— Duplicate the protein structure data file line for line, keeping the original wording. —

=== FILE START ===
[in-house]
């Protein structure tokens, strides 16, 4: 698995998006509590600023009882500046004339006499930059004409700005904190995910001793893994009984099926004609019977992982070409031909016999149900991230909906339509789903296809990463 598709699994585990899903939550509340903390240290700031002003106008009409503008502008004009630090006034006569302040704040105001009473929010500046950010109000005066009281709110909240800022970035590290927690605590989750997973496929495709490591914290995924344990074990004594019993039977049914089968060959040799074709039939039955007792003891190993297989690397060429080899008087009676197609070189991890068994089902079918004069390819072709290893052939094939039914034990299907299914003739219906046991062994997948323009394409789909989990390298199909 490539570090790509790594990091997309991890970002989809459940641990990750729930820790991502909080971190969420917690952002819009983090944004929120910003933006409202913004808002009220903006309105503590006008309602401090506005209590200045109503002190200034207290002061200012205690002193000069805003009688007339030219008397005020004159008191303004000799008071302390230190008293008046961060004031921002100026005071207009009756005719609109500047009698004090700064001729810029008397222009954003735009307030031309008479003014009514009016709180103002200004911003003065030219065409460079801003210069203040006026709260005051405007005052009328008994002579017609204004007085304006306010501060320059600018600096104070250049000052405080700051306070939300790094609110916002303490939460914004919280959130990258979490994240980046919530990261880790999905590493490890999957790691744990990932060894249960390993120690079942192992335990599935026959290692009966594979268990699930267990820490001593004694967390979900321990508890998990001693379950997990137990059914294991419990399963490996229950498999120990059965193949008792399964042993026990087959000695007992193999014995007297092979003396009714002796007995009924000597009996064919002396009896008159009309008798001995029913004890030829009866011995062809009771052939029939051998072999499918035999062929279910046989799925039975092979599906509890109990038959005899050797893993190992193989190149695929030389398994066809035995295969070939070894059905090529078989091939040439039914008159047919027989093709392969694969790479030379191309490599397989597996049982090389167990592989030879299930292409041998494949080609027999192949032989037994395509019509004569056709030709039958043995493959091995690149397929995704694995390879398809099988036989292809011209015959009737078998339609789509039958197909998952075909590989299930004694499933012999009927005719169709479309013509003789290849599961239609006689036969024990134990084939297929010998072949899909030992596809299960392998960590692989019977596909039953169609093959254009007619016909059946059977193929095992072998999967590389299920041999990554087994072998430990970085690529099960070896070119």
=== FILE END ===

[in-house]
């Protein structure tokens, strides 16, 4: 698995998006509590600023009882500046004339006499930059004409700005904190995910001793893994009984099926004609019977992982070409031909016999149900991230909906339509789903296809990463 598709699994585990899903939550509340903390240290700031002003106008009409503008502008004009630090006034006569302040704040105001009473929010500046950010109000005066009281709110909240800022970035590290927690605590989750997973496929495709490591914290995924344990074990004594019993039977049914089968060959040799074709039939039955007792003891190993297989690397060429080899008087009676197609070189991890068994089902079918004069390819072709290893052939094939039914034990299907299914003739219906046991062994997948323009394409789909989990390298199909 490539570090790509790594990091997309991890970002989809459940641990990750729930820790991502909080971190969420917690952002819009983090944004929120910003933006409202913004808002009220903006309105503590006008309602401090506005209590200045109503002190200034207290002061200012205690002193000069805003009688007339030219008397005020004159008191303004000799008071302390230190008293008046961060004031921002100026005071207009009756005719609109500047009698004090700064001729810029008397222009954003735009307030031309008479003014009514009016709180103002200004911003003065030219065409460079801003210069203040006026709260005051405007005052009328008994002579017609204004007085304006306010501060320059600018600096104070250049000052405080700051306070939300790094609110916002303490939460914004919280959130990258979490994240980046919530990261880790999905590493490890999957790691744990990932060894249960390993120690079942192992335990599935026959290692009966594979268990699930267990820490001593004694967390979900321990508890998990001693379950997990137990059914294991419990399963490996229950498999120990059965193949008792399964042993026990087959000695007992193999014995007297092979003396009714002796007995009924000597009996064919002396009896008159009309008798001995029913004890030829009866011995062809009771052939029939051998072999499918035999062929279910046989799925039975092979599906509890109990038959005899050797893993190992193989190149695929030389398994066809035995295969070939070894059905090529078989091939040439039914008159047919027989093709392969694969790479030379191309490599397989597996049982090389167990592989030879299930292409041998494949080609027999192949032989037994395509019509004569056709030709039958043995493959091995690149397929995704694995390879398809099988036989292809011209015959009737078998339609789509039958197909998952075909590989299930004694499933012999009927005719169709479309013509003789290849599961239609006689036969024990134990084939297929010998072949899909030992596809299960392998960590692989019977596909039953169609093959254009007619016909059946059977193929095992072998999967590389299920041999990554087994072998430990970085690529099960070896070119």